French Movies Are Always Better Than Transformers, but This Is Not Always Enough
Every summer, Seattleites tired of a shitty movie season are thrown a bone in the form of a few French releases that come out earlier in other places. The films breeze in on a promise of sophistication and substance amid the trash pile of steroid-pumped blockbusters and predigested rom-coms at the multiplex. It doesn't matter if the French movies are any good. They show sleek-looking Euros sipping little black coffees and glasses of red wine, having lots of guilt-free sex, and purring sweet Gallic nothings in each others' ears. It's enough to whet any self-respecting art-house appetite.
The next few weeks offer a double serving of French cinema, though don't be fooled: The little cream puff of romantic noir is more filling than the undercooked period biopic served on a bed of seven Césars (the French equivalent of Oscars).
Culinary metaphors aside, Anne Fontaine's The Girl from Monaco, a tricky, darkly comic thriller masquerading as an escapist trifle, centers on a love triangle between Bertrand, a successful but dithering middle-aged defense lawyer (Fabrice Luchini) in Monaco on a high-profile case; Christophe, the younger, virile bodyguard (French-Arab actor Roschdy Zem) assigned to protect Bertrand; and Audrey (newcomer Louise Bourgoin), an even younger and very sexy weather girl who once dated the bodyguard but who now, to everyone's surprise, has her sights set on the lawyer.
As in Dry Cleaning, her best-known feature here, Fontaine builds erotic suspense deftly; you're never sure who's trying to screw, or screw over, whom—and who's nursing actual feelings. She also nails the bewitching effect that youth and beauty, here personified by Audrey, can have on the insecure and aging, embodied by Bertrand. Better yet, the director, working from her own script, shows us how that spell can go from liberating to imprisoning. As Bertrand's feelings for Audrey grow increasingly obsessive, he turns to Christophe for advice, and the focus shifts to the odd-couple intimacy between the two men: a cautious, cerebral thinker and his confident, instinctively physical protector.
The Girl from Monaco is so briskly plotted (a compact 90 minutes) and soaked in bright Mediterranean blues and yellows that it's easy to overlook the sharp, even feminist observations made about male friendship and sexuality. The three main characters are all types, but they're uncommonly well-drawn, richly played types, and Fontaine blurs their outlines enough to keep us on our toes: Audrey, for all her oversexed daftness, is a force of nature whose ambition and carnal boldness keep her out of any man's grasp; Bertrand, the disciplined intellectual, is nearly undone by a sexual awakening as dewy-eyed as any adolescent ingénue's; and Christophe's military stoicism and clipped baritone delivery mask passions that move the story from frothy bedroom farce into more unsettling Hitchcockian territory.
Indeed, The Girl from Monaco is the rare entertainment whose twists and turns seem driven by plausible emotions churning just beneath the characters' skins, rather than predetermined plot mechanics. And so Fontaine teases us toward a perversely poignant coda that recasts everything that came before as a love story of an unexpected sort.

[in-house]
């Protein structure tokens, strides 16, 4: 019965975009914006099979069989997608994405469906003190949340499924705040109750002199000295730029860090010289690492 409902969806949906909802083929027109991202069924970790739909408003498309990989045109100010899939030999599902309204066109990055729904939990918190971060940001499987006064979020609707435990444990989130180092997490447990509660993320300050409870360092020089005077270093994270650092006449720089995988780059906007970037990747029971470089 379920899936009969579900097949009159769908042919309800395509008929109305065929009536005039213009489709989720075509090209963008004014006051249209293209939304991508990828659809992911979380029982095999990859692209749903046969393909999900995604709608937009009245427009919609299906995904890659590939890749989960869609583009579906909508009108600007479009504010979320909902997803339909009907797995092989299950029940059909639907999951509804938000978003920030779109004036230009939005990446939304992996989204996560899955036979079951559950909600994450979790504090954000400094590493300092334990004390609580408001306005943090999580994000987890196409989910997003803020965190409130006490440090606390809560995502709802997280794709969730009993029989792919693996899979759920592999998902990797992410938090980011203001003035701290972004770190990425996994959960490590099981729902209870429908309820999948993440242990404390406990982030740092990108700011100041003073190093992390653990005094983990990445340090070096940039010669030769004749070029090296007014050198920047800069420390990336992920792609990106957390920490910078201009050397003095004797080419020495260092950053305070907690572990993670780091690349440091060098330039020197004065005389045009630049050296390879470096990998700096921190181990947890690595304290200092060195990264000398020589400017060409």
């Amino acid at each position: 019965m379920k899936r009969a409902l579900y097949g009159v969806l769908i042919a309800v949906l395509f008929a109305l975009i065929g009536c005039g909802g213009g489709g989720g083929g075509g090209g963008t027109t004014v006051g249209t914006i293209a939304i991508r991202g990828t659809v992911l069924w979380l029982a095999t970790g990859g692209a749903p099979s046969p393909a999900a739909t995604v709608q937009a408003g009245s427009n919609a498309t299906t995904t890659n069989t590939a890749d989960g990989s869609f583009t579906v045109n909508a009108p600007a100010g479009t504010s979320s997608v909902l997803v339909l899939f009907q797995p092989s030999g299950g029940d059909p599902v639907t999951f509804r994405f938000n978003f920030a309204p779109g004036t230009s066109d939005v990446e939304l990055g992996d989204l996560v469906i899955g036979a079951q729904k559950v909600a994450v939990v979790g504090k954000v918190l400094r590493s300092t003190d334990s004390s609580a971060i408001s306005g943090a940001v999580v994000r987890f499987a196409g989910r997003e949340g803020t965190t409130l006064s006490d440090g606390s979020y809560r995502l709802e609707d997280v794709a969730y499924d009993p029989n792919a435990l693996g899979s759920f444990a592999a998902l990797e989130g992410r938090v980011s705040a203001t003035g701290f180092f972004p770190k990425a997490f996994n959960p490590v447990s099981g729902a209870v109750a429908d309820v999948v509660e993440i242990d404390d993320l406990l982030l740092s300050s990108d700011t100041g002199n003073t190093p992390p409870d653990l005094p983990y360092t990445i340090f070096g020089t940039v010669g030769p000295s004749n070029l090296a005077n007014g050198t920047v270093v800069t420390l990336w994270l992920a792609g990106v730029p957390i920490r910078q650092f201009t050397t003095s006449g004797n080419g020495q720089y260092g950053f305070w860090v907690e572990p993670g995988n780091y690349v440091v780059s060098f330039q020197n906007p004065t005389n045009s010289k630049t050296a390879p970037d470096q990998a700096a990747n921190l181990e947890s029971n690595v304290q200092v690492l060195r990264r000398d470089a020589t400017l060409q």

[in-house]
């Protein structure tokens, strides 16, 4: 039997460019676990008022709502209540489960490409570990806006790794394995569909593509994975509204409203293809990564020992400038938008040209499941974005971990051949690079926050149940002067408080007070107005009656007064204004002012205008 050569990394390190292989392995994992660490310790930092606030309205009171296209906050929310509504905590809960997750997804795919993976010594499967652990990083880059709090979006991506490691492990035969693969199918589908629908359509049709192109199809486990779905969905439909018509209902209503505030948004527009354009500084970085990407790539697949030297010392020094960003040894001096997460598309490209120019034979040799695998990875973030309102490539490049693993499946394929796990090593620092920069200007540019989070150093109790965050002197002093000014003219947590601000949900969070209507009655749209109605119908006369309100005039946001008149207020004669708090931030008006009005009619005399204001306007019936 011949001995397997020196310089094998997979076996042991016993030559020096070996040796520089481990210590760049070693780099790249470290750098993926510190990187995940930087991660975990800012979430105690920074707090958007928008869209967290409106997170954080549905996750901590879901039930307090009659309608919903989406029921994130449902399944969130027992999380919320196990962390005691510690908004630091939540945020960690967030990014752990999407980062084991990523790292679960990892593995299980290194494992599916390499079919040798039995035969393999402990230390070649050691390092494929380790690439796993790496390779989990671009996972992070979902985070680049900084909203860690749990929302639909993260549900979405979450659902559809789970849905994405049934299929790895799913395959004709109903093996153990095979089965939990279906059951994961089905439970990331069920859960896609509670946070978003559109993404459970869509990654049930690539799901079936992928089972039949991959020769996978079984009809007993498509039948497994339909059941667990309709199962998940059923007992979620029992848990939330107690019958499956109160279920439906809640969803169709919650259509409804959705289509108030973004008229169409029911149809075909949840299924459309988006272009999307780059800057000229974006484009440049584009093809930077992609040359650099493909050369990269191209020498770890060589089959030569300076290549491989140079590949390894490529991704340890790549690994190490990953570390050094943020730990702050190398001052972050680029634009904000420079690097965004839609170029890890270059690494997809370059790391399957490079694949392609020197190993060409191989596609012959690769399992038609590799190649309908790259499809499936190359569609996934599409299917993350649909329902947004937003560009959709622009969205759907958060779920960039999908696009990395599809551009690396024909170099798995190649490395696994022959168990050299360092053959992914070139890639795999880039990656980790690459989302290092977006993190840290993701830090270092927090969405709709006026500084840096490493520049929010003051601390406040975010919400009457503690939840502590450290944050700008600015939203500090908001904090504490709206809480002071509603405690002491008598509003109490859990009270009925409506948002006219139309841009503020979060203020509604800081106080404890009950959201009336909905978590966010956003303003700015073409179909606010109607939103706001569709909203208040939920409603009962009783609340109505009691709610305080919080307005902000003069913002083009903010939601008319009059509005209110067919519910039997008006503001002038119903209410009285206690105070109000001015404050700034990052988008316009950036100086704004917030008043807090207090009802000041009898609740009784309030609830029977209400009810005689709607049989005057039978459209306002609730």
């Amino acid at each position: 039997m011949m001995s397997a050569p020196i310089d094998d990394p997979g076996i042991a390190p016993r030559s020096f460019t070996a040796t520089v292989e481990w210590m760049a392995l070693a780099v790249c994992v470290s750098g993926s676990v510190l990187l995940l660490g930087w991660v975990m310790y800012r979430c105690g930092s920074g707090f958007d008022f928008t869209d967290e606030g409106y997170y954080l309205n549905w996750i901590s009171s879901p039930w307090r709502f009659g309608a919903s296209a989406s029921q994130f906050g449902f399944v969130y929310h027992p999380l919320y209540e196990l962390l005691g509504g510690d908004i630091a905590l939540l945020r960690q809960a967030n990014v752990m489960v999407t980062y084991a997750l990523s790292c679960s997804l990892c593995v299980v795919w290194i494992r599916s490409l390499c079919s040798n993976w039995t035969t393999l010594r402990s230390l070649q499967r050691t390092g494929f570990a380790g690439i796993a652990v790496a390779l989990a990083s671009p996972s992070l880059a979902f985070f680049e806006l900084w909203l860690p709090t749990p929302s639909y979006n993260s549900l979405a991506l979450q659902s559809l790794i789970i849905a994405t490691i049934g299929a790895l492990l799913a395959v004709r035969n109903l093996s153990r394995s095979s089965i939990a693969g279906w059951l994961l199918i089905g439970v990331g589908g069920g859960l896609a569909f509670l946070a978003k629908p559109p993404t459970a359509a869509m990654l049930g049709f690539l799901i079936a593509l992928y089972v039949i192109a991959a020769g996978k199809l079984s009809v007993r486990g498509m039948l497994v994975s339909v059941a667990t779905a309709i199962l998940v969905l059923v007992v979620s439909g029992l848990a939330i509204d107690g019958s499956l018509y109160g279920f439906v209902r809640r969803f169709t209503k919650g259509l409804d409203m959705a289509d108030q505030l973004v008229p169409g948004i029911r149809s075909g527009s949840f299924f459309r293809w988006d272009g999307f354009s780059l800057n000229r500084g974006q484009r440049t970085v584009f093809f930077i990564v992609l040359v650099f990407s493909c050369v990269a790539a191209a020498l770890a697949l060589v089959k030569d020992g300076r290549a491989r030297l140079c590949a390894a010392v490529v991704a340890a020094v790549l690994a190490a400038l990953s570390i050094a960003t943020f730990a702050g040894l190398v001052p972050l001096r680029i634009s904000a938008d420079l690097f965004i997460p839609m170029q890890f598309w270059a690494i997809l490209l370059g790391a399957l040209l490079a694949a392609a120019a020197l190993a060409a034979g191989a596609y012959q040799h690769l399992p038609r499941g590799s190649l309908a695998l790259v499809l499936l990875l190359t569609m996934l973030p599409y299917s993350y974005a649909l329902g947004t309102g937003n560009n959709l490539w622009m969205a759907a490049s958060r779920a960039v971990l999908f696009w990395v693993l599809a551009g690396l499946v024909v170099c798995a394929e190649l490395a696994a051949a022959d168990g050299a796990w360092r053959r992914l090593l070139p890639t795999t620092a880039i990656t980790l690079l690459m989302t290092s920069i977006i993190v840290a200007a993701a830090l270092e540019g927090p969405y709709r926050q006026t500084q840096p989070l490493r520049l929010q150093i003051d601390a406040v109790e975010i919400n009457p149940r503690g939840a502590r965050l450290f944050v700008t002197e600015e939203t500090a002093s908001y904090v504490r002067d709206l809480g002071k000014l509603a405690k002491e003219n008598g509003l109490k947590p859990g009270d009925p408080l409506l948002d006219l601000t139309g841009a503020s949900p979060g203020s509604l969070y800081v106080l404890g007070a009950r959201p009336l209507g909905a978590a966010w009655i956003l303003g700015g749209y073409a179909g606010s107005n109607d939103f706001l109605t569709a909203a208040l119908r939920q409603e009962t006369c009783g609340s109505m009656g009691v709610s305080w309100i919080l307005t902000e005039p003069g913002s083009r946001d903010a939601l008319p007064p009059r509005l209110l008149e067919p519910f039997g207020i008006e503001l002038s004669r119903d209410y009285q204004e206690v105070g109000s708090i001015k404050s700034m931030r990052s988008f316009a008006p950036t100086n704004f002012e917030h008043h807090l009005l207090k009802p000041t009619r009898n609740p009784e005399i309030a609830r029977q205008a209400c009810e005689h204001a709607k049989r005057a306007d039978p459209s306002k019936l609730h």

An odd love story is also at the heart of another upcoming French release, Séraphine, Martin Provost's often lovely but frustratingly academic biopic about the unsung early-20th-century painter Séraphine Louis. Many directors have labored to convey the complexities of the visual-art process, as well as the train wreck it often causes in the artist's personal life, and most have come up with clichés. Even less-awful American efforts of the last two decades have ranged from plodding (Robert Altman's Vincent & Theo) to half-baked (Julian Schnabel's Basquiat and Ed Harris's Pollock).
Séraphine fares only slightly better, but its flaws come packaged in another language, so most critics—foreign-cinema fetishists that they are—won't notice. The movie traces the rise to recognition and descent into madness of Séraphine (Yolande Moreau), a religious, literally tree-hugging eccentric who cleans houses by day and creates vibrant flower and fruit portraits by night. The other major character is Séraphine's employer Wilhelm Uhde (Ulrich Tukur), a gay German art dealer who alternately champions her and leaves her high and dry until her death.
Séraphine's was a quiet life, and the movie is refreshingly free of the chronological parade of "big" moments that typically clog these stories. If anything, it's too restrained, too discreetly filmed, too gently paced. The outsiders' bond between Séraphine and Wilhelm—a shared passion for painting and their separate, unfulfilled sex lives sublimated into friendship—is the most unusual thing in the movie, but it's often shoved aside by long shots of Séraphine puttering around acting batty. We get the point: Artistic genius comes from mysteries of the soul, as well as consciously applied talent. Thoughtful as it is, the movie lacks the poetry or point of view to see this idea through with force.
Moreau, with her pudgy Cheshire Cat face, seems lit from within as Séraphine's eyes widen in inspiration and narrow in disappointment. And there are several moments when Provost gets at her essence—a shot of Séraphine gorging on berries off the bush, a sequence in which she shows her work and soaks in various reactions. But he never stays close, opting instead to respectfully ration out his subject's life story in graceful, somewhat remote vignettes. Séraphine is a fantastic weirdo of a character in a movie a bit too normal to do her justice.